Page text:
The Language of Blocks, Part II – Symmetry

Delivery Method:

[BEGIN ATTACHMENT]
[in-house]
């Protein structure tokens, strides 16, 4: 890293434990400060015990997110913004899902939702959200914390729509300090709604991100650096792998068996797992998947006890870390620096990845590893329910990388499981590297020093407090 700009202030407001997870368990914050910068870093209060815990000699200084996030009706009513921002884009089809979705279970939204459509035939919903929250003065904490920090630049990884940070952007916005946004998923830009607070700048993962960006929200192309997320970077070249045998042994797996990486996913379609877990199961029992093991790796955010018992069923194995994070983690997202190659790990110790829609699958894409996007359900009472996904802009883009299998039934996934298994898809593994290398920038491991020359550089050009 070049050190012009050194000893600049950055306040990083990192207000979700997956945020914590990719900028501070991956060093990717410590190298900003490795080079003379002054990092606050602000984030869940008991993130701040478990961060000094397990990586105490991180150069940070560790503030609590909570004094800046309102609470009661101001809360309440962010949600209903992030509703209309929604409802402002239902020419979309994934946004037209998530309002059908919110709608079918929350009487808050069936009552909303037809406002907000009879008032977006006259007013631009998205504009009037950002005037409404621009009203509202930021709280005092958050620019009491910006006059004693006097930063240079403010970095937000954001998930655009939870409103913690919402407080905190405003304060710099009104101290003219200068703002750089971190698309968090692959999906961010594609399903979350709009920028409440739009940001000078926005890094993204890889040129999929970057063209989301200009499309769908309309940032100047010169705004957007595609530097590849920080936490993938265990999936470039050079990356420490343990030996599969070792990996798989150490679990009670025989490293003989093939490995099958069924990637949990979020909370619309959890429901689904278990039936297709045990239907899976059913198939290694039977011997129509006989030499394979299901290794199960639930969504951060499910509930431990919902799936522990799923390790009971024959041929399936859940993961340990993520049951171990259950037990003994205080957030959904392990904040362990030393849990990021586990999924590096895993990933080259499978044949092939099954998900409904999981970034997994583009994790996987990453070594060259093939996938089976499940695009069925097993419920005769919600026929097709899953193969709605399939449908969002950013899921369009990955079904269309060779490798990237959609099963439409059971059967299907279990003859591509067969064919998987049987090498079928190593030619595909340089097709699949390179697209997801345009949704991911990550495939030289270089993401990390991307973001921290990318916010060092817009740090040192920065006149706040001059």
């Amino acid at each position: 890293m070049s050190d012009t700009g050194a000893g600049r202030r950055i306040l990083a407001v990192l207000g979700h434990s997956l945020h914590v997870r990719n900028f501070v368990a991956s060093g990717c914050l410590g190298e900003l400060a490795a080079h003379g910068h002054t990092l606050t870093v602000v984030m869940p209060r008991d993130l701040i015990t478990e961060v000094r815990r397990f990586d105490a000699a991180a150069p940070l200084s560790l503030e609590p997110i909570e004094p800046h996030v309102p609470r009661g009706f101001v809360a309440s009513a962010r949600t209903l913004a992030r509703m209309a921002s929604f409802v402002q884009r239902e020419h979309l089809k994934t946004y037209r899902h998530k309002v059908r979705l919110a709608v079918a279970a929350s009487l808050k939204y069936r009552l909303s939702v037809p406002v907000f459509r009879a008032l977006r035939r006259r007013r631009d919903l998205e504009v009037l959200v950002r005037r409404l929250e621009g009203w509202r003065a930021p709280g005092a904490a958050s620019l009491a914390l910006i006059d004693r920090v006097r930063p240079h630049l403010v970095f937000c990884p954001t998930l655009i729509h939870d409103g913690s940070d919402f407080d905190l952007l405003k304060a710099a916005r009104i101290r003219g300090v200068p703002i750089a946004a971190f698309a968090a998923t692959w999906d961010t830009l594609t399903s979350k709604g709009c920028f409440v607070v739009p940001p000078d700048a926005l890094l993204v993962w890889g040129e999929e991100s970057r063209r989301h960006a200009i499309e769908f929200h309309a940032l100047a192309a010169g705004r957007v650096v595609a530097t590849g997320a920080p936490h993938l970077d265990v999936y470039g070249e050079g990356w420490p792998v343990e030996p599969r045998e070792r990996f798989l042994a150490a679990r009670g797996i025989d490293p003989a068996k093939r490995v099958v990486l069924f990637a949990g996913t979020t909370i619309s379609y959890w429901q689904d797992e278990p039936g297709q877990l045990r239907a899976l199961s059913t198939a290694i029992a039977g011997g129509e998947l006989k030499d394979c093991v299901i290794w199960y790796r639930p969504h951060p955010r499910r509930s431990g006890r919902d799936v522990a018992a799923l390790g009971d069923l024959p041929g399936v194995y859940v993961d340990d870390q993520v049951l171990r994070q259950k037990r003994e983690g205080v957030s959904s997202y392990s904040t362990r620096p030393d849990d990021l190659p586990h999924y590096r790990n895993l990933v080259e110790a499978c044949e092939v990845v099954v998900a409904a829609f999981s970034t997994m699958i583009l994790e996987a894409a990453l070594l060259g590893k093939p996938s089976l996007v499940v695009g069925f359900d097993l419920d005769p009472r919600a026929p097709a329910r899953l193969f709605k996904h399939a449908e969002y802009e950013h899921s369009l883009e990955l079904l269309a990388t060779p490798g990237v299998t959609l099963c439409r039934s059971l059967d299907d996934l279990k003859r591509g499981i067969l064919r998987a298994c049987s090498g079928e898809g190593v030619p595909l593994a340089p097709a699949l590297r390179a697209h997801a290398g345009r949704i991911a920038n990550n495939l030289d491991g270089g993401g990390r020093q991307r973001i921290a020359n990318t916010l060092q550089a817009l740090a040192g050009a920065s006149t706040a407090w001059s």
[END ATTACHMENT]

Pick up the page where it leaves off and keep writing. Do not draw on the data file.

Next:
Beginning in the first year of life when children bang identically shaped blocks together at the mid line, symmetry evolves into finished structures of increasing complexity. Placing two same-shaped blocks side-by-side as a finished product captures the mid-air action of banging them together. As the child reflects on the symmetry of side-by-side, he tries to create other forms of symmetry, such as bisecting a lower block with a smaller block placed on top, thereby making the two empty spaces on each side of the smaller block equal. Later, the child figures out how to create symmetry with three blocks, using two identical blocks as book ends for a uniquely shaped middle block. Each stage requires the child to consider a greater number of spatial relations than the previous stage and thus explains the developmental sequence. Listen to the narrator (George Forman) explain how the symmetrical structures that children make can be understood as a language of spatial relations and the beginning of the mathematical concept of equivalence. The stages of block play mentioned in this video come from a two year research project by George Forman, David Kuschner, and Jean Dempsey, published in Action and Thought, 1982, New York: Academic Press. Runtime: 5 minutes 23 seconds